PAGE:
As introduced in → Storing columnar data in a ROOT file and reading it back,
ROOT can handle large columnar datasets.
In the aforementioned section, we made use of RDataFrame to write and
read back a simple dataset.
RDataFrame traditionally relies on
TTree for columnar data storage, used for example
by all LHC (Large Hadron Collider) experiments.
Trees are optimized for reduced disk space and selecting, high-throughput columnar access with reduced memory usage.
In addition to the documentation in this manual, we recommend to take a look at the TTree tutorials:→ Tree tutorials
To access TTree data, please use RDataFrame.
TTreeprovides interfaces for low-level, expert usage.
The tree and its data
TTree behaves like an array of a data structure that resides on storage - except for one entry (or row, in database language).
That entry is accessible in memory: you can load any tree entry, ideally sequentially.
You can provide your own storage for the values of the columns of the current entry, in the form of variables.
In this case you have to tell the
TTree about the addresses of these variables; either by calling
TTree::SetBranchAddress(), or by passing the variable when creating the branch for writing.
When “filling” (writing) the
TTree, it will read the values out of these variables;
when reading back a
TTree entry, it will write the values it read from storage into your variables.
Branches and leaves
A tree consists of a list of independent columns, called branches. A branch can contain values of any fundamental type, C++ objects known to ROOT’s type system, or collections of those. When reading a tree, you can select which subset of branches should be read. This allows you to optimize read throughput for a given analysis, and is one of the main motivations for storing data in columnar format.
Branches are represented by
TBranch and its derived classes.
TBranch represent structure, objects inheriting from
TLeaf give access to the actual data.
Originally, any columnar data was accessible through a
TLeaf; these days, some of the
TBranch-derived classes provide data access themselves, such as
Baskets, clusters and the tree header
Every branch or leaf stores the data for its entries in buffers of a size that can be specified during branch creation (default: 32000 bytes). Once the buffer is full, it gets compressed; the compressed buffer is called basket. These baskets are written into the ROOT file. Branches with more data per tree entry will fill more baskets than branches with less data per tree entry. Conversely, baskets can hold many tree entries if their branch stores only a few bytes per tree entry. This means that generally, all baskets - also of different branches - will contain data of different tree entry ranges.
To allow more efficient pre-fetching and better chunking of tree data stored in ROOT files, TTree groups baskets into clusters. A cluster contains all the data of a given entry range. Trees will close baskets that are not yet full when reaching the tree entry at a cluster boundary.
TTree finds the baskets for a given entry for a given branch by means of a header stored in the file.
This header also contains other auxiliary metadata.
When reading a
TTree object, only this header is actually deserialized, until the tree’s entries are loaded.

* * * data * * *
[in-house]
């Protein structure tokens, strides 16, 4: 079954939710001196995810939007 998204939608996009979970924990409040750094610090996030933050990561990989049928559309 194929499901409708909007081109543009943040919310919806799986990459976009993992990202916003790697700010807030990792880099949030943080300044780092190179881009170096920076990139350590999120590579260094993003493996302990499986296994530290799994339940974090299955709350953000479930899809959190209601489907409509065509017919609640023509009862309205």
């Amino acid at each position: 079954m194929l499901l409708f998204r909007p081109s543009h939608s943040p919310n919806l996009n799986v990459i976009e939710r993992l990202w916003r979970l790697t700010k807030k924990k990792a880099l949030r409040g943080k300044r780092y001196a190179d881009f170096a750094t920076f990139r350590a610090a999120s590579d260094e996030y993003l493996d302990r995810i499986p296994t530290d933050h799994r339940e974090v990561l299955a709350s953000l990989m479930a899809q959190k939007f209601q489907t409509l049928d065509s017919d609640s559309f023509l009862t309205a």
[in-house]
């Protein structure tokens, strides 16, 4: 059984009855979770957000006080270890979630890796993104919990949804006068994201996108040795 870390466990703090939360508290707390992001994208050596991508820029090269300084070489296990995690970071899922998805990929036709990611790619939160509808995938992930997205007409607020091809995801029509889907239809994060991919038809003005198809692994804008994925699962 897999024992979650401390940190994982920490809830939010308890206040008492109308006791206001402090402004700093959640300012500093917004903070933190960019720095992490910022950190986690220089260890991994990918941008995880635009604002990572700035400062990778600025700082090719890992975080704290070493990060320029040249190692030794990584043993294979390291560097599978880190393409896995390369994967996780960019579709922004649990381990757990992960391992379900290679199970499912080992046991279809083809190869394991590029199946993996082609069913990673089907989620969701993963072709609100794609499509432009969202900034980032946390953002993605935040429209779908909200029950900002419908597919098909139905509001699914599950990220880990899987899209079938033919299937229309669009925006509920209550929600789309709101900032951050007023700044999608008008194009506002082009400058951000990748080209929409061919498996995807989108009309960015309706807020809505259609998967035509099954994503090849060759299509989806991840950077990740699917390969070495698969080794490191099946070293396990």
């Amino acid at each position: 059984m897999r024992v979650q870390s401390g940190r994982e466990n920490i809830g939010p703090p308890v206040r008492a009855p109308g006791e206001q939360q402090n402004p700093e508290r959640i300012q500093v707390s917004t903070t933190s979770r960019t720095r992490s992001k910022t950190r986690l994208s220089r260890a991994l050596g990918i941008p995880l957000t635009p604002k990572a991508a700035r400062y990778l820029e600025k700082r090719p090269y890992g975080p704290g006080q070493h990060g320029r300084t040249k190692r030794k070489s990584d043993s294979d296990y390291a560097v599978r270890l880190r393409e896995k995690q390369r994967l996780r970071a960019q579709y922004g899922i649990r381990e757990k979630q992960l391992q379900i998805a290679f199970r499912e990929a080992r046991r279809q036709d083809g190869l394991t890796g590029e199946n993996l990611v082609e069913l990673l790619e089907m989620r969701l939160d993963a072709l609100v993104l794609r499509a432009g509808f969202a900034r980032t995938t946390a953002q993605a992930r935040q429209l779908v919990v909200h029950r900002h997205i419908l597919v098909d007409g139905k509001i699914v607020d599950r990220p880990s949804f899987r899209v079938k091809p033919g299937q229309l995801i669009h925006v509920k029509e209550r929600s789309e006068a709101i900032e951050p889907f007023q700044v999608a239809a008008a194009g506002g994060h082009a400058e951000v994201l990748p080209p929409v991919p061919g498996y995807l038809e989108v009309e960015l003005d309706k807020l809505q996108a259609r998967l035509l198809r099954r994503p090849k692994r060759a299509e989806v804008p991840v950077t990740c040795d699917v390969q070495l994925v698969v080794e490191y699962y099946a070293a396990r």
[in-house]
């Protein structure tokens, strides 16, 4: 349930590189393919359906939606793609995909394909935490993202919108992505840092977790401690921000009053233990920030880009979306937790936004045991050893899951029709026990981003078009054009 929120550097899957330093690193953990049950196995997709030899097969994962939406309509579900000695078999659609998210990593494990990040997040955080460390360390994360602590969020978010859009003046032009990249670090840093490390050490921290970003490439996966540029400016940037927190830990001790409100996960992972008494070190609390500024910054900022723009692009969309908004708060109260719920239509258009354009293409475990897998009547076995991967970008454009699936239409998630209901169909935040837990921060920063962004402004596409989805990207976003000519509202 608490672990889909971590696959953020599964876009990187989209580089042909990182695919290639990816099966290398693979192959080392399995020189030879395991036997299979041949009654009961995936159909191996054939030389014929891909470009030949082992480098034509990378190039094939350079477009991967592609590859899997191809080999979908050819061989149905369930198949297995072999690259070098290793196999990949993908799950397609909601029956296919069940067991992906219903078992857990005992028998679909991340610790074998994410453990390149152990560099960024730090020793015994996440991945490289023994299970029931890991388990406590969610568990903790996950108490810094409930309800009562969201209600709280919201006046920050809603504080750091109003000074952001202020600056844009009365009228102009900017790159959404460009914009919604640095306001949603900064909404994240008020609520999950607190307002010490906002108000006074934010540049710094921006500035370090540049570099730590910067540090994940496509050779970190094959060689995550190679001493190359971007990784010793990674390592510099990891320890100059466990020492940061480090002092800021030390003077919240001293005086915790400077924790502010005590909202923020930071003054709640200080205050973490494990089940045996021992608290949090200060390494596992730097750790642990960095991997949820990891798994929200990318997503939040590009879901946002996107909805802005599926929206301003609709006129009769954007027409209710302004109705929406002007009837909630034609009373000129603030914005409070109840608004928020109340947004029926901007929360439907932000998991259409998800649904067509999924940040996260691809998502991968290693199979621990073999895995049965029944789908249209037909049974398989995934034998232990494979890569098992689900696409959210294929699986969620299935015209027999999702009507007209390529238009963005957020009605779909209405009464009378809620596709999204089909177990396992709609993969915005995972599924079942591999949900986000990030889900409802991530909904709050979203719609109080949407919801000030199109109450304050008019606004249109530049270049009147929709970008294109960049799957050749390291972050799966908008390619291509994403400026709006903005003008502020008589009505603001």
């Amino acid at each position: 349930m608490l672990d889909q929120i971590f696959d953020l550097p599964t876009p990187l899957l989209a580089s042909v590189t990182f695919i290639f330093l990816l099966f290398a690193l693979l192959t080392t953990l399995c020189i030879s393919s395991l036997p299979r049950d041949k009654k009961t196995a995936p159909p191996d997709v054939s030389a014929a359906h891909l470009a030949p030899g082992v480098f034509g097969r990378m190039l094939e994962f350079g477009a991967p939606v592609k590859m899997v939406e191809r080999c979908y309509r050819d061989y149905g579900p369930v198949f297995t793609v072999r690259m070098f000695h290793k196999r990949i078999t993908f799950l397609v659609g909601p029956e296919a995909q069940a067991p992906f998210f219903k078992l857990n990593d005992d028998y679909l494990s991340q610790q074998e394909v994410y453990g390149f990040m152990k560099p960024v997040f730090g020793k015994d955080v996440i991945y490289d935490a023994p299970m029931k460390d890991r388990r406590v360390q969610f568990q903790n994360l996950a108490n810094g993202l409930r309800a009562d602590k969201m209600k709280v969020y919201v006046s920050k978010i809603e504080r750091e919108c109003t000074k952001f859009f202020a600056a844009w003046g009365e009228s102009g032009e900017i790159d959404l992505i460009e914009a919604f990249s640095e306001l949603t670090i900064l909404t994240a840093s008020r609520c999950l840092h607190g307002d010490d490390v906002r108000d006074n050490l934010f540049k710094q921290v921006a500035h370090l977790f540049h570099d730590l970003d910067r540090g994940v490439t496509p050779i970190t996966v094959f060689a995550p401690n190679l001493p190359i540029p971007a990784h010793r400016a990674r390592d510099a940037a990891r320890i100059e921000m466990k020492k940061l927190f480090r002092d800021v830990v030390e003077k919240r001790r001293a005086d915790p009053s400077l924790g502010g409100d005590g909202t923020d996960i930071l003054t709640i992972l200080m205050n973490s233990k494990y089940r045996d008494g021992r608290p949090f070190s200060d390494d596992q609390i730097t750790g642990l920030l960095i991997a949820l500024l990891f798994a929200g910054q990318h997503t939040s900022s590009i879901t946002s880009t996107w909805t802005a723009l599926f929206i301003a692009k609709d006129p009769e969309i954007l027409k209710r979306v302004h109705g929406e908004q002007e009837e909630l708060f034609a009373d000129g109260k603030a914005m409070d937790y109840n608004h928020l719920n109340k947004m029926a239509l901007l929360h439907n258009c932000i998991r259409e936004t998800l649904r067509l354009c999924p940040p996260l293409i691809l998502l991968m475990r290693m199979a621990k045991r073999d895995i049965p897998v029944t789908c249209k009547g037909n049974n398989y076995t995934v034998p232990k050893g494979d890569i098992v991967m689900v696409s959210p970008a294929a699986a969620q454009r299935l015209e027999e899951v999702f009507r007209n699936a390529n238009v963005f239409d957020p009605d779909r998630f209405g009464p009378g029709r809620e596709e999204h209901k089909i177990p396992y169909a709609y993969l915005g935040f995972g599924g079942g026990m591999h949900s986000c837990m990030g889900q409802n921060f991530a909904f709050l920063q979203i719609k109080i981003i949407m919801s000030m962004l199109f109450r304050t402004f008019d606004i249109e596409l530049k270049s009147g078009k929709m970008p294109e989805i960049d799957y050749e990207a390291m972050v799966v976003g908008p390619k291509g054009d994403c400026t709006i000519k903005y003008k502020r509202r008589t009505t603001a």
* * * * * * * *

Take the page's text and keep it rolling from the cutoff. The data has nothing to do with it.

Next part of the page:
Multiple updates of these headers can often be found in files (
treename;2 etc, called cycles, see → Opening and inspecting a ROOT file).
Only the last one (also accessible as
treename) knows about all written baskets.
TNtuple, the high-performance spread-sheet
For convenience, ROOT also provides the
TNtuple class which is a tree whose branches contain only numbers of type
float, one per tree entry.
It derives from
TTree and is constructed with a list of column names separated by
Writing a tree
When writing a
TTree you first want to create a
(see → ROOT files.
Then construct the
TTree to be stored in the file; we will later add branches to the tree.
There are multiple ways to add branches to a
TTree; the most commonly used ones are covered here.
More extensive documentation can be found in the reference manual.
Do not use the
TBranchconstructor to add a branch to a tree.
The objects and variables used to create branches must not be destroyed until the
TTreeis deleted or
TTree::ResetBranchAddress()is called. If the address of the data to be filled changes with each tree entry, you have to inform the branch about the new address with TBranch::SetAddress before filling the tree again.
1. Branches holding basic types
If you have a variable of type
bool, or any other basic type, you can create a branch (and a leaf) from it.
For fundamental datatypes, the type can be deduced from the variable and the name of the leaf will be set to the name of the branch.
In Python, that type information is not available and the leaf name and data type must be specified as third argument.
Further details are explained in the reference guide.
2. Branches holding class type
You can create a branch holding one of ROOT’s classes, or your own type for which you have provided a dictionary (see → I/O).
If told, TTree will create (sub-) branches for each member of a class and its base classes. If such a member is a class itself, that member’s type can also be split. The recursion level of nested splitting is called the “split level”; it can be configured during branch creation.
If the split level is set to 0, there is no splitting: all data members are stored in the same branch. Data members can also be configured to be non-split as part of the dictionary; see → I/O. The default split level of 99 means to split all members at any recursion level.
X & are not supported as member types, pointers are.
If the pointer is non-null, ROOT stores the object pointed to (pointee).
If multiple pointers within the same branch point to the same object during one
TBranch::Fill() operation (as invoked by
TTree::Fill()), that pointee will only be stored once; upon reading, all pointers will again point to the same object.
For the general case, indices into object collections could be persistified instead of pointers. This way, the object is only stored once.
TNamed has the data members
The following requests the tree to create a branch for each of them.
TNamed derives from
TObject, branches for
TObject’s data members will also be created.
3. Branches holding
Both top-level branches (those created by a call to
TTree::Branch()) and branches created by splitting data members can hold collections such as
Splitting can traverse through collections:
if a member is a